ATLANTA — On Sunday, a day before the nation’s annual holiday celebrating life of the Rev. Martin Luther King Jr., Sen.-elect Raphael Warnock of Georgia returned to the pulpit at the church that was King’s spiritual home, calling for the nation to adhere to “God’s vision of equity.”
Warnock’s wide-ranging holiday message included a tribute to King and a remembrance of his last days organizing an anti-poverty crusade before he was gunned down in Memphis, Tennessee, in 1968.
Warnock decried the pain and death of the COVID-19 pandemic. And he called the Jan. 6 attack on the Capitol by supporters of President Donald Trump, “an unthinkable attack on the very house of the people by those who are driven by the worst impulses, stirred up by demagogues.”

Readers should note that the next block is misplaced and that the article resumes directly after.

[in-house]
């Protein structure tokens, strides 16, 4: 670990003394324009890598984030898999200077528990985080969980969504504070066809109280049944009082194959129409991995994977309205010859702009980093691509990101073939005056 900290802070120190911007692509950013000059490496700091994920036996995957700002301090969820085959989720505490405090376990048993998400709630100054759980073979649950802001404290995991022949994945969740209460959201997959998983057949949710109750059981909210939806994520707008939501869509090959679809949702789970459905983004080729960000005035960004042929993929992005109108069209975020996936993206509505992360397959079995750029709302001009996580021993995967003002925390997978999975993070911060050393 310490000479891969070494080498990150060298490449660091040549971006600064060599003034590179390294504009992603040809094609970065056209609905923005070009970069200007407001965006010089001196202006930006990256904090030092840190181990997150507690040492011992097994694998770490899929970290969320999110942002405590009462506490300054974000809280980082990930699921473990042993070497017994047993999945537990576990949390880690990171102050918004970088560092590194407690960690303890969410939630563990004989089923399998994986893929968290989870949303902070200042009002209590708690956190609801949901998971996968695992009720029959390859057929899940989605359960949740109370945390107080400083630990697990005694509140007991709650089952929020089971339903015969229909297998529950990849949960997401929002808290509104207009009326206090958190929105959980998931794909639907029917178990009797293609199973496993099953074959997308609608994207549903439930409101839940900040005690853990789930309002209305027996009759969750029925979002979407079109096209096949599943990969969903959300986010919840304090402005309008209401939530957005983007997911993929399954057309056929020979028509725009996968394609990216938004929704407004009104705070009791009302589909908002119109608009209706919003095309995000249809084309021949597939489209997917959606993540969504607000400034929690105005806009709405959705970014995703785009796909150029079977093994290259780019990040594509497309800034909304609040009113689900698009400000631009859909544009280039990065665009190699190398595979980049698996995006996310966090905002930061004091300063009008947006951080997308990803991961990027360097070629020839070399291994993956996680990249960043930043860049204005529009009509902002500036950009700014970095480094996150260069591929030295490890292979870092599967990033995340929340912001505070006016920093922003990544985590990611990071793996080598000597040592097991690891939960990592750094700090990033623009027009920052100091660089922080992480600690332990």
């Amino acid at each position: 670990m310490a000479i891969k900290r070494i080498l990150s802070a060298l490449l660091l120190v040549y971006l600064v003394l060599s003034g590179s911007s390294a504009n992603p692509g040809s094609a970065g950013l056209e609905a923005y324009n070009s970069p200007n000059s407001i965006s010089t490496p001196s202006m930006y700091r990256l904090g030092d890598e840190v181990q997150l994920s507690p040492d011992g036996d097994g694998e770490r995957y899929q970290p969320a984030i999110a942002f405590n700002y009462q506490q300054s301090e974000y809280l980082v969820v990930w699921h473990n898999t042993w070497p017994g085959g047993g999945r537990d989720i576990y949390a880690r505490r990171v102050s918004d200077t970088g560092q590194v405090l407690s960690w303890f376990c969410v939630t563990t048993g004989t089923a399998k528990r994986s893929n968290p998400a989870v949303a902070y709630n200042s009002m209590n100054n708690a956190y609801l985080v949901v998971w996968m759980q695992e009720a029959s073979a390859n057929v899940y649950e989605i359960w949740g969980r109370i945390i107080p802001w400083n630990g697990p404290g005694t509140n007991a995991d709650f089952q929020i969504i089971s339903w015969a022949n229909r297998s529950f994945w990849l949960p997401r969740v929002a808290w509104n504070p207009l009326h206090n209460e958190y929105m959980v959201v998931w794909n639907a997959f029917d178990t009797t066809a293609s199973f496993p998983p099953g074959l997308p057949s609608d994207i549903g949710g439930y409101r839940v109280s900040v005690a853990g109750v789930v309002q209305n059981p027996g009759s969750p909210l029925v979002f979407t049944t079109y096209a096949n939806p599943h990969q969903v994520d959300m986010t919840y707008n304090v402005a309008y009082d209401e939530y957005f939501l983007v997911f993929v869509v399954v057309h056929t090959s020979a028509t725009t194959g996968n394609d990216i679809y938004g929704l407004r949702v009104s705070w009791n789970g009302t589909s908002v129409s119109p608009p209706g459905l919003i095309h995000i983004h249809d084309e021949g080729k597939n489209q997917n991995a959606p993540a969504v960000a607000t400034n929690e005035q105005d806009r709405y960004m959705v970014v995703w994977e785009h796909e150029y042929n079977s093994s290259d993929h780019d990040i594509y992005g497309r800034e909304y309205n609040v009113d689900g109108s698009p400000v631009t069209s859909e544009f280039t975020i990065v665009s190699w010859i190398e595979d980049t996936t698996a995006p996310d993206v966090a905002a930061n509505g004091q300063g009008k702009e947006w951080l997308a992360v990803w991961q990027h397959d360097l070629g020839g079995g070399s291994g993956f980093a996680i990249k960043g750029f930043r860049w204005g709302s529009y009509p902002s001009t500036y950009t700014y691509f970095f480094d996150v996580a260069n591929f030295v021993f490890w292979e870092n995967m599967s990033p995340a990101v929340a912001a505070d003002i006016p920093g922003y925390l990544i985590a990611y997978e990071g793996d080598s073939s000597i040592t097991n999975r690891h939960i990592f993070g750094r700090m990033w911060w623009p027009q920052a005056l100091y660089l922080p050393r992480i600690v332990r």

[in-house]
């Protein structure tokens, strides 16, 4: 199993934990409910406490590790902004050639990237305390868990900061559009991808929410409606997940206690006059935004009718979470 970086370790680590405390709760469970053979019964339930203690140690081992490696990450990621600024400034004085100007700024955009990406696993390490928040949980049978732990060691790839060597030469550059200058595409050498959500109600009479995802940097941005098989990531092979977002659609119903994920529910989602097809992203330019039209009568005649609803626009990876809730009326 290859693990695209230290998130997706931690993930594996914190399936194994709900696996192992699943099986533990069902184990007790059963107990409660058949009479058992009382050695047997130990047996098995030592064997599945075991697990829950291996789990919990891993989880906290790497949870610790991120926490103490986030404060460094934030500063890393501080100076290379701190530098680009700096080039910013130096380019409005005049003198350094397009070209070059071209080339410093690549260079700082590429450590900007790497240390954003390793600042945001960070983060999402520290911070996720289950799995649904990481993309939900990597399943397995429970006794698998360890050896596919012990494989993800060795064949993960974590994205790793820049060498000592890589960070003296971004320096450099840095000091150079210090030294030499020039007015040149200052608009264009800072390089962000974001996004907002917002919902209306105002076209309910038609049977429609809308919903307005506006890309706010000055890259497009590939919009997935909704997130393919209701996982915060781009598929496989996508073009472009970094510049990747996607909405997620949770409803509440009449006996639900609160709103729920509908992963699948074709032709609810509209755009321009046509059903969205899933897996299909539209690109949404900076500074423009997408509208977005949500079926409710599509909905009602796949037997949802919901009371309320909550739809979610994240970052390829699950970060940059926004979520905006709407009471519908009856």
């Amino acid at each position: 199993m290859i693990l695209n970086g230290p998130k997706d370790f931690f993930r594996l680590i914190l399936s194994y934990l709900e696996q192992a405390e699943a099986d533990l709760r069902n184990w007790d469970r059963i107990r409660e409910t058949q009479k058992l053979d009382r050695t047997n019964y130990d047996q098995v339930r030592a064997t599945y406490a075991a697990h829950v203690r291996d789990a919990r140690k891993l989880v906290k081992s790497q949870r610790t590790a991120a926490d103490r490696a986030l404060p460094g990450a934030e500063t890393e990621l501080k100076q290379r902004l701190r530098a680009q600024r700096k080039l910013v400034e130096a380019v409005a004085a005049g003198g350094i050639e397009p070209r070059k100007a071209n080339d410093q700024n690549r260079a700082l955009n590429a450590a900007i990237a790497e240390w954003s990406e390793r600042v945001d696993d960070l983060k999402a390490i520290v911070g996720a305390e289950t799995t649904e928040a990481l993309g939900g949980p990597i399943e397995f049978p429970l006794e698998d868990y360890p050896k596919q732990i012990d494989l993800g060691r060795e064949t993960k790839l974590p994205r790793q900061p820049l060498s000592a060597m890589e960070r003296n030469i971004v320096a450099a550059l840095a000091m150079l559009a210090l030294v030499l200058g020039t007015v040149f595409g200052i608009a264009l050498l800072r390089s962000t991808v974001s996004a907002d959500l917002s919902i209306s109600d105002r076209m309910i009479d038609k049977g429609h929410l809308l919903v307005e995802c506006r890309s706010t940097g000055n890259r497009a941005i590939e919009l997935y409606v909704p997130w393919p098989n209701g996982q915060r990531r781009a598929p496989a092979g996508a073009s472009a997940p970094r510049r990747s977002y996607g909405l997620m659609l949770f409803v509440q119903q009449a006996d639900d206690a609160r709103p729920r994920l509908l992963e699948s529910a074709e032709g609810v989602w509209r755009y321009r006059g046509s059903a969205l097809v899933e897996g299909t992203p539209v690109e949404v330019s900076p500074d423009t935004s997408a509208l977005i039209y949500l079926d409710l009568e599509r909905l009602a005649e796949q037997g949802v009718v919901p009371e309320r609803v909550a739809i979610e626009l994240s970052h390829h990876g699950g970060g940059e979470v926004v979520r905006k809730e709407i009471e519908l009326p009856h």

Bernice King said the toll of the pandemic, lingering outrage over killings of unarmed Black people and the deadly siege in Washington by supporters of President Donald Trump all underscore an urgent need to pursue what her father called “the beloved community” — a world in which conflict is solved nonviolently and compassion dictates policy.
She quoted her father’s words from more than 50 years ago: “There is such a thing as being too late.”
“We still have a choice today — nonviolent coexistence or violent co-annihilation,” Bernice King said, again reciting the words of her father.